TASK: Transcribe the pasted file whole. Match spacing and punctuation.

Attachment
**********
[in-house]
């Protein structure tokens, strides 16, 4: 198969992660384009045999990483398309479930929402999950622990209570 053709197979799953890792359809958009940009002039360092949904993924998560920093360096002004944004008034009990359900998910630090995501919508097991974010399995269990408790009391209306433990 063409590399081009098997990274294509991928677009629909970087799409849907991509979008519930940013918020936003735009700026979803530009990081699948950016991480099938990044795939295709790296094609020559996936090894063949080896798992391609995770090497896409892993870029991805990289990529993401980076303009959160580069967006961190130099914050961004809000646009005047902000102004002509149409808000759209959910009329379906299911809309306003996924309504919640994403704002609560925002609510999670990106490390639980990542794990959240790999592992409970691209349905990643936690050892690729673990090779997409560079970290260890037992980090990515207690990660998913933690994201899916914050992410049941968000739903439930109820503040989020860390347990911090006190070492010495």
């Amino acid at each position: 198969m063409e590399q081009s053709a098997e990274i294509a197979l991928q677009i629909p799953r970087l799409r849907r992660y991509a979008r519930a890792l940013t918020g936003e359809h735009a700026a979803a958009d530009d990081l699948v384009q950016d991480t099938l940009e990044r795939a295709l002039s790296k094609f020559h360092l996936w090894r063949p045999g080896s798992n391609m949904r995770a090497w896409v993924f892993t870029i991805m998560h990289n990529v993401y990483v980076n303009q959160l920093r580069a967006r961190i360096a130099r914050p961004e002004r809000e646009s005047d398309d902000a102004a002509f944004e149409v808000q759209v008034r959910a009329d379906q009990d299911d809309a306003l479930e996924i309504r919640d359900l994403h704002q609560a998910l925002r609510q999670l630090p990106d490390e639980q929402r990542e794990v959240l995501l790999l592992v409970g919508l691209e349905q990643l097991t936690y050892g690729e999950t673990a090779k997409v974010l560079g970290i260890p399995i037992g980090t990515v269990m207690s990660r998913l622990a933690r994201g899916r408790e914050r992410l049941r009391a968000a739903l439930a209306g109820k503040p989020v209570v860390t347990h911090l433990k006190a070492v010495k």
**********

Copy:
[in-house]
């Protein structure tokens, strides 16, 4: 198969992660384009045999990483398309479930929402999950622990209570 053709197979799953890792359809958009940009002039360092949904993924998560920093360096002004944004008034009990359900998910630090995501919508097991974010399995269990408790009391209306433990 063409590399081009098997990274294509991928677009629909970087799409849907991509979008519930940013918020936003735009700026979803530009990081699948950016991480099938990044795939295709790296094609020559996936090894063949080896798992391609995770090497896409892993870029991805990289990529993401980076303009959160580069967006961190130099914050961004809000646009005047902000102004002509149409808000759209959910009329379906299911809309306003996924309504919640994403704002609560925002609510999670990106490390639980990542794990959240790999592992409970691209349905990643936690050892690729673990090779997409560079970290260890037992980090990515207690990660998913933690994201899916914050992410049941968000739903439930109820503040989020860390347990911090006190070492010495």
């Amino acid at each position: 198969m063409e590399q081009s053709a098997e990274i294509a197979l991928q677009i629909p799953r970087l799409r849907r992660y991509a979008r519930a890792l940013t918020g936003e359809h735009a700026a979803a958009d530009d990081l699948v384009q950016d991480t099938l940009e990044r795939a295709l002039s790296k094609f020559h360092l996936w090894r063949p045999g080896s798992n391609m949904r995770a090497w896409v993924f892993t870029i991805m998560h990289n990529v993401y990483v980076n303009q959160l920093r580069a967006r961190i360096a130099r914050p961004e002004r809000e646009s005047d398309d902000a102004a002509f944004e149409v808000q759209v008034r959910a009329d379906q009990d299911d809309a306003l479930e996924i309504r919640d359900l994403h704002q609560a998910l925002r609510q999670l630090p990106d490390e639980q929402r990542e794990v959240l995501l790999l592992v409970g919508l691209e349905q990643l097991t936690y050892g690729e999950t673990a090779k997409v974010l560079g970290i260890p399995i037992g980090t990515v269990m207690s990660r998913l622990a933690r994201g899916r408790e914050r992410l049941r009391a968000a739903l439930a209306g109820k503040p989020v209570v860390t347990h911090l433990k006190a070492v010495k």